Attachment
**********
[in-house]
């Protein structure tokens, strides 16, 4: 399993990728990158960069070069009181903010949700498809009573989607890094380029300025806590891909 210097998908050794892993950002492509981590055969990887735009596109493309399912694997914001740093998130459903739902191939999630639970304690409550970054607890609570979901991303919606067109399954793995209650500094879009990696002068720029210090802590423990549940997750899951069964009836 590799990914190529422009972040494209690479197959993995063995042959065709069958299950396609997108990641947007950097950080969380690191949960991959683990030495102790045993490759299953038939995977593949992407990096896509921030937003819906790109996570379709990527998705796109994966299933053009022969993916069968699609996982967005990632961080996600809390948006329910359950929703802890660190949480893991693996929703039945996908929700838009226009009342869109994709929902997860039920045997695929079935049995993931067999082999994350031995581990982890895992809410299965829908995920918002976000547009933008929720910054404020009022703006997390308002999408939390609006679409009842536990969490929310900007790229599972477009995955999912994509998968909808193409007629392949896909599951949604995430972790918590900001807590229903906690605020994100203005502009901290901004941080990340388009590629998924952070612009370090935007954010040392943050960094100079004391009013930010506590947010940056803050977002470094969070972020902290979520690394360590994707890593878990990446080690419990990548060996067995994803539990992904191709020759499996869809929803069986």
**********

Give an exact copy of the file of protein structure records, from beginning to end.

[in-house]
């Protein structure tokens, strides 16, 4: 399993990728990158960069070069009181903010949700498809009573989607890094380029300025806590891909 210097998908050794892993950002492509981590055969990887735009596109493309399912694997914001740093998130459903739902191939999630639970304690409550970054607890609570979901991303919606067109399954793995209650500094879009990696002068720029210090802590423990549940997750899951069964009836 590799990914190529422009972040494209690479197959993995063995042959065709069958299950396609997108990641947007950097950080969380690191949960991959683990030495102790045993490759299953038939995977593949992407990096896509921030937003819906790109996570379709990527998705796109994966299933053009022969993916069968699609996982967005990632961080996600809390948006329910359950929703802890660190949480893991693996929703039945996908929700838009226009009342869109994709929902997860039920045997695929079935049995993931067999082999994350031995581990982890895992809410299965829908995920918002976000547009933008929720910054404020009022703006997390308002999408939390609006679409009842536990969490929310900007790229599972477009995955999912994509998968909808193409007629392949896909599951949604995430972790918590900001807590229903906690605020994100203005502009901290901004941080990340388009590629998924952070612009370090935007954010040392943050960094100079004391009013930010506590947010940056803050977002470094969070972020902290979520690394360590994707890593878990990446080690419990990548060996067995994803539990992904191709020759499996869809929803069986």